Multiple locations

Photography by Michael Harlan Turkell

If you’re looking for fish, shellfish, and crustaceans—what Boston visitor isn’t?—Row 34 keeps things simple with all the New England classics on your to-eat list. You would be remiss not to start with Island Creek’s sweet, plump oysters from Duxbury (owner Skip Bennett was a founding partner of Row 34). Then try what I think is one of Boston’s best lobster rolls, either hot with melted butter or cold with creamy mayo. You won’t be disappointed with the fried oysters and griddled crab cakes, which the kitchen crisps to perfection. Pair your marine feast with a cold beer—the restaurant’s extensive list focuses on drafts from around the Northeast. (You’ll find me nursing a malty, zesty witbier from Allagash Brewing Company.)

The North End may be our Little Italy—a mishmash of red-sauce joints, pizza parlors, and pastry shops—but longtime Bostonians often head in a different direction for a great Italian meal. Legendary for its huge portions and warm, sincere hospitality, this family-owned-and-run East Boston restaurant makes all dishes to order (nothing gets frozen). A creamy tomato sauce spiked with brandy bathes the fan-favorite lobster ravioli, which burst with fresh crustacean meat. You can also expect deeply flavorful Italian crowd-pleasers like linguine Bolognese and pollo Parmigiana—and to leave with a lot of leftovers to enjoy.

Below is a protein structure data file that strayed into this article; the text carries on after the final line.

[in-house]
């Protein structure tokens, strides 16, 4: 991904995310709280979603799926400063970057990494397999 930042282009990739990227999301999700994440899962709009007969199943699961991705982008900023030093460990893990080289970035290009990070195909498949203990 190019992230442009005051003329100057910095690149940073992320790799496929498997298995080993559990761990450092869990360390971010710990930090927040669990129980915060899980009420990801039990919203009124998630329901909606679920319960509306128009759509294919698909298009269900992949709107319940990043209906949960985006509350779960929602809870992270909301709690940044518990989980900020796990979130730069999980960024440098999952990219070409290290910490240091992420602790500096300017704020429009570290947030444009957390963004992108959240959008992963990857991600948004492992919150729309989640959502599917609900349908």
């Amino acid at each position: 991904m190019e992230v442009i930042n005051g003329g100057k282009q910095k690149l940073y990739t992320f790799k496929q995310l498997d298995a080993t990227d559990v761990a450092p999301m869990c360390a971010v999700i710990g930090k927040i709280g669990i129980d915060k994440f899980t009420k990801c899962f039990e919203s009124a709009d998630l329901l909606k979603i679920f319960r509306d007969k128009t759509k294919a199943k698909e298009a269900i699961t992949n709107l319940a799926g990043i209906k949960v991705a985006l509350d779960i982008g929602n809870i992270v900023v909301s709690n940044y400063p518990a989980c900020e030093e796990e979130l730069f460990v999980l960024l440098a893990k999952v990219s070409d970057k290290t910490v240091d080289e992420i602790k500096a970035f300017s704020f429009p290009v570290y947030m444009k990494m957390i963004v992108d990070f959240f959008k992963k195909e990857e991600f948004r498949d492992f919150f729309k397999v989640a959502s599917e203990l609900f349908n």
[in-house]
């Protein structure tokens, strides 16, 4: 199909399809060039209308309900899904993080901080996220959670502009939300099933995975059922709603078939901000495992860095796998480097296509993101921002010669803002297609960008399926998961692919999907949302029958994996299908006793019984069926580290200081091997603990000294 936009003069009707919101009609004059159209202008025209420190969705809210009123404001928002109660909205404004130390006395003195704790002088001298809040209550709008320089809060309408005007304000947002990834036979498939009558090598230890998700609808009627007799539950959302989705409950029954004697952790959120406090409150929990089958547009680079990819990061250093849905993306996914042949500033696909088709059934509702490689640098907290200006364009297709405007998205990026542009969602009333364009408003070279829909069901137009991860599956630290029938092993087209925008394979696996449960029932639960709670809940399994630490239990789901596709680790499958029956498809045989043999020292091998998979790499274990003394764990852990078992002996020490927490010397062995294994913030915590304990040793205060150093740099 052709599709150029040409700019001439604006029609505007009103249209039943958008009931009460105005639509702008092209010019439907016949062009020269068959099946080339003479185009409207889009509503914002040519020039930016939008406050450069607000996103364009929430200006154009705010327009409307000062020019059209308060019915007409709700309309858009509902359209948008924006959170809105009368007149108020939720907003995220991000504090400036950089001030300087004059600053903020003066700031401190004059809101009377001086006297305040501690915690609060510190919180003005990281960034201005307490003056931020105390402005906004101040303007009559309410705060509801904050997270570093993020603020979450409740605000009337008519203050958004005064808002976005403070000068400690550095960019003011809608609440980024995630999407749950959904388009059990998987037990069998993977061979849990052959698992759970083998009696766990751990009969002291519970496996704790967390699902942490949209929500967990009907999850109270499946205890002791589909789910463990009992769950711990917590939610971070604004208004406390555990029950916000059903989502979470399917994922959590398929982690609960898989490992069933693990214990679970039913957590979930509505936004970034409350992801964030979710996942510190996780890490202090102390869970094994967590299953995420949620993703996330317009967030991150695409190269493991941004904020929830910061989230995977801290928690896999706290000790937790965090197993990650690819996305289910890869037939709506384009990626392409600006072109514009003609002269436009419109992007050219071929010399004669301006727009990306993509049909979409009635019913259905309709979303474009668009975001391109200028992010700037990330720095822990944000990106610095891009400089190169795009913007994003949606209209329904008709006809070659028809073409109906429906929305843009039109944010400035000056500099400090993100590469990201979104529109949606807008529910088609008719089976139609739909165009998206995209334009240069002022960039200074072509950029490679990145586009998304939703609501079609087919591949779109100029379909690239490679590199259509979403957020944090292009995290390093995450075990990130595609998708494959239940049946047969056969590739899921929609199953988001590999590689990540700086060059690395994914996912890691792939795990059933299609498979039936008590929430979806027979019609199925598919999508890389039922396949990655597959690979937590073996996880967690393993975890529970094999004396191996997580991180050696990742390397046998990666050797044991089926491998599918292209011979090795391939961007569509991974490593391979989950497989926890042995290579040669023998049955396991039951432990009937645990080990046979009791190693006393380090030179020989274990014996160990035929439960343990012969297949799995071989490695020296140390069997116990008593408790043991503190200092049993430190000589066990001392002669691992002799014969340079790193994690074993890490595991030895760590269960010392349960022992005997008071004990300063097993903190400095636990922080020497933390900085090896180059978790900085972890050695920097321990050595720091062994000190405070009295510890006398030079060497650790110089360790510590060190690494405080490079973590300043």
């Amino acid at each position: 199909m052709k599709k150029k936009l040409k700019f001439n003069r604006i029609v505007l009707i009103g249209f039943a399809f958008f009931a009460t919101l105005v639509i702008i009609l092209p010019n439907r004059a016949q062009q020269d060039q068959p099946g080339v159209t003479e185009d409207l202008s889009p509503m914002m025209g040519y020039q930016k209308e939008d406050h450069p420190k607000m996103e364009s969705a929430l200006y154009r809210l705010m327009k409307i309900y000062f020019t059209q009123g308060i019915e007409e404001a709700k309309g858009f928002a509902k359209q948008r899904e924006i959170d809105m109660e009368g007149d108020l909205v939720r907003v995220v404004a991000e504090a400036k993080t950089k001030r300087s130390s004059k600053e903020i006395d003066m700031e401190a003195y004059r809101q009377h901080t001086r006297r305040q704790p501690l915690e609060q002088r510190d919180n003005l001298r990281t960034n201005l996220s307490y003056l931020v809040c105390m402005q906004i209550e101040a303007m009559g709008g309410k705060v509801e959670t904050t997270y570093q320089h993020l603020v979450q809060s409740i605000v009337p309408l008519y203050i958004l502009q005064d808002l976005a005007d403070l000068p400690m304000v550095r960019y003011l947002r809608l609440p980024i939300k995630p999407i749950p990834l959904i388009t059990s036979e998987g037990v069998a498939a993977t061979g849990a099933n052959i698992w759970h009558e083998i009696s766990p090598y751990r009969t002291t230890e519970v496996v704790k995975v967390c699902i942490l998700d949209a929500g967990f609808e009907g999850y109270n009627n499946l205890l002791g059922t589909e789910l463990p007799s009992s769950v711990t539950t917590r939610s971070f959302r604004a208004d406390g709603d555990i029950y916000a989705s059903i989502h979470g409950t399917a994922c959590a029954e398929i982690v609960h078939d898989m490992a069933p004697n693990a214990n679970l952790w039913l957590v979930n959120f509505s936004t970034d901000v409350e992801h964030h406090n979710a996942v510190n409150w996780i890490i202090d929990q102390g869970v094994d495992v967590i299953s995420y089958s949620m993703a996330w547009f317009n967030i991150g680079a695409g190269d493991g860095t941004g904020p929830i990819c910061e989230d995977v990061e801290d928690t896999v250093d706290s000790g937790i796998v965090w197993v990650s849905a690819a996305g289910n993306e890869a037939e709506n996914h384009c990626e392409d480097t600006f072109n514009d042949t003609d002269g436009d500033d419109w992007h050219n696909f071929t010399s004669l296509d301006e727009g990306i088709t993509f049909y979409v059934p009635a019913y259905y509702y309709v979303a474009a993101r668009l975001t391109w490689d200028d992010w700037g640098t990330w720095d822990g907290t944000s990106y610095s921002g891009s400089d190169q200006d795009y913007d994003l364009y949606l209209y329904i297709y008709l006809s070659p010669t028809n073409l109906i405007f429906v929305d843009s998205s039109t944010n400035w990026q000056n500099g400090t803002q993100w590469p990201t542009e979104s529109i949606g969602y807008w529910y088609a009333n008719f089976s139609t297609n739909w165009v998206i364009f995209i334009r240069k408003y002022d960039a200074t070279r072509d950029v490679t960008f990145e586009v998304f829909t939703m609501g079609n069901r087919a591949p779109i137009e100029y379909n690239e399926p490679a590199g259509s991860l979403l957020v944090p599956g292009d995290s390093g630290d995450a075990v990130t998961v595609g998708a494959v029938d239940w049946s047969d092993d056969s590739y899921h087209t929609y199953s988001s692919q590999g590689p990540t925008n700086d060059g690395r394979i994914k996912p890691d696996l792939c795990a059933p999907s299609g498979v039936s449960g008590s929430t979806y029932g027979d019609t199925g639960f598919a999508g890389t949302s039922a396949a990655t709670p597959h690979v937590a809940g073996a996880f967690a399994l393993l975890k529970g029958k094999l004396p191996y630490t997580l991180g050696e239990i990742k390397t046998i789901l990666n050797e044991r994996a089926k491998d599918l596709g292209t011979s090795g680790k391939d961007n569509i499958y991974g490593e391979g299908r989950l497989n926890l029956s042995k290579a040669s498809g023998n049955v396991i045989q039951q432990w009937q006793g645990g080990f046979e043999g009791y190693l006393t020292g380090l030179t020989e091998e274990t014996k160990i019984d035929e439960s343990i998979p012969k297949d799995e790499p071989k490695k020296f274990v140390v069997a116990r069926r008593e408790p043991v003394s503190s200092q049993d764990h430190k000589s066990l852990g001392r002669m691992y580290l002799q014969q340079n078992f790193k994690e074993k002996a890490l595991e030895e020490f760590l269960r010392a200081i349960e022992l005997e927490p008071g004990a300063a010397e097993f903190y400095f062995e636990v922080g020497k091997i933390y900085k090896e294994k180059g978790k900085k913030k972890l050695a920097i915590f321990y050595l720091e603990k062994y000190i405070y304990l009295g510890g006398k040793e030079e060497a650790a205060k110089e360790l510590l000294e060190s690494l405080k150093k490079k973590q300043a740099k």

Somali-born chef and owner Yahya Noor opened Tawakal Halal Cafe in East Boston to pay homage to the East African food he grew up eating. The Tawakal plate—crispy chapati strips cooked in an herbaceous tomato sauce—is a must-order, and don’t leave without trying the saffron-scented biryani with tender lamb shank. The restaurant also bottles its mango-habanero hot sauce, which I drizzle over everything from rice dishes to pizza. The restaurant is close to Logan Airport, making it an ideal first meal in the city, or a culinary grand finale before you depart.